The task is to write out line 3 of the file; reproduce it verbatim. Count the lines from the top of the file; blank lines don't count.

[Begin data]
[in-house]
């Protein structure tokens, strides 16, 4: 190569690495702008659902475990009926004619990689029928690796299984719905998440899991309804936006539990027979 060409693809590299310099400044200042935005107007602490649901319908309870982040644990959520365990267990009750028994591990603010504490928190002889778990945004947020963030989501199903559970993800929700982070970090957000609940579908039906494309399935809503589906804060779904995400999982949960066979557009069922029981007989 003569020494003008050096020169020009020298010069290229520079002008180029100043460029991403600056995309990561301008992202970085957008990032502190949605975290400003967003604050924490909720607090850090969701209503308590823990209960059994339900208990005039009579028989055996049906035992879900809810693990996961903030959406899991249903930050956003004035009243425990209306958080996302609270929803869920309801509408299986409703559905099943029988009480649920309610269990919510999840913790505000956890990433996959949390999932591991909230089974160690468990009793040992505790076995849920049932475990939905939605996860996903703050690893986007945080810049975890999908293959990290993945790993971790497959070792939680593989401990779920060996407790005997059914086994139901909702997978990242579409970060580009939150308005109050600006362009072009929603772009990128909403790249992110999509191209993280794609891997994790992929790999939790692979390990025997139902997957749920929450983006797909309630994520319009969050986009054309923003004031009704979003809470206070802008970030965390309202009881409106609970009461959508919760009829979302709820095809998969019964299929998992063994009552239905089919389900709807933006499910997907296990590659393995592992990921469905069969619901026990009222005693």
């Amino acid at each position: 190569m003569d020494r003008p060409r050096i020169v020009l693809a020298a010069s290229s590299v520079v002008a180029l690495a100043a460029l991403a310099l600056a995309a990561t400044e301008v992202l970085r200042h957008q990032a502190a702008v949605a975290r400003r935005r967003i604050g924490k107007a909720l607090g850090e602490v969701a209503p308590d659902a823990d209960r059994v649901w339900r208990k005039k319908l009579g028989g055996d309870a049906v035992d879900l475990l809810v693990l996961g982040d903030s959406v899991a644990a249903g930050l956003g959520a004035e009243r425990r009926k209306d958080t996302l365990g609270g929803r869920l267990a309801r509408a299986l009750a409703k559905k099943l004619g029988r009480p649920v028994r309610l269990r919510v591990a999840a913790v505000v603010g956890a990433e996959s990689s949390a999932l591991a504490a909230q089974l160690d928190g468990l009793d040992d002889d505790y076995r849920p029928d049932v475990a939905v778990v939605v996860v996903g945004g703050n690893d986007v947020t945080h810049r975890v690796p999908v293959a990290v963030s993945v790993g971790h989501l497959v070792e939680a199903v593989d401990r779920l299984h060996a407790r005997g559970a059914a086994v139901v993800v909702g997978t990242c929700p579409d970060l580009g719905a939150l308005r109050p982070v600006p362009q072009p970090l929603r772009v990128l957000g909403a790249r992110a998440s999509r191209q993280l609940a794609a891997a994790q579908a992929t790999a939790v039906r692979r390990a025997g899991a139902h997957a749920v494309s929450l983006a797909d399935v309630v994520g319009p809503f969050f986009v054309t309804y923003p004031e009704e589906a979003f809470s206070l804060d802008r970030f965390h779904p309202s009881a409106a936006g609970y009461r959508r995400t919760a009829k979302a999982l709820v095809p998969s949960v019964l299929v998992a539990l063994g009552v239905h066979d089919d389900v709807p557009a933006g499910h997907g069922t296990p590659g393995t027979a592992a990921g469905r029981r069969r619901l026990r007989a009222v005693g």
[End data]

């Amino acid at each position: 190569m003569d020494r003008p060409r050096i020169v020009l693809a020298a010069s290229s590299v520079v002008a180029l690495a100043a460029l991403a310099l600056a995309a990561t400044e301008v992202l970085r200042h957008q990032a502190a702008v949605a975290r400003r935005r967003i604050g924490k107007a909720l607090g850090e602490v969701a209503p308590d659902a823990d209960r059994v649901w339900r208990k005039k319908l009579g028989g055996d309870a049906v035992d879900l475990l809810v693990l996961g982040d903030s959406v899991a644990a249903g930050l956003g959520a004035e009243r425990r009926k209306d958080t996302l365990g609270g929803r869920l267990a309801r509408a299986l009750a409703k559905k099943l004619g029988r009480p649920v028994r309610l269990r919510v591990a999840a913790v505000v603010g956890a990433e996959s990689s949390a999932l591991a504490a909230q089974l160690d928190g468990l009793d040992d002889d505790y076995r849920p029928d049932v475990a939905v778990v939605v996860v996903g945004g703050n690893d986007v947020t945080h810049r975890v690796p999908v293959a990290v963030s993945v790993g971790h989501l497959v070792e939680a199903v593989d401990r779920l299984h060996a407790r005997g559970a059914a086994v139901v993800v909702g997978t990242c929700p579409d970060l580009g719905a939150l308005r109050p982070v600006p362009q072009p970090l929603r772009v990128l957000g909403a790249r992110a998440s999509r191209q993280l609940a794609a891997a994790q579908a992929t790999a939790v039906r692979r390990a025997g899991a139902h997957a749920v494309s929450l983006a797909d399935v309630v994520g319009p809503f969050f986009v054309t309804y923003p004031e009704e589906a979003f809470s206070l804060d802008r970030f965390h779904p309202s009881a409106a936006g609970y009461r959508r995400t919760a009829k979302a999982l709820v095809p998969s949960v019964l299929v998992a539990l063994g009552v239905h066979d089919d389900v709807p557009a933006g499910h997907g069922t296990p590659g393995t027979a592992a990921g469905r029981r069969r619901l026990r007989a009222v005693g």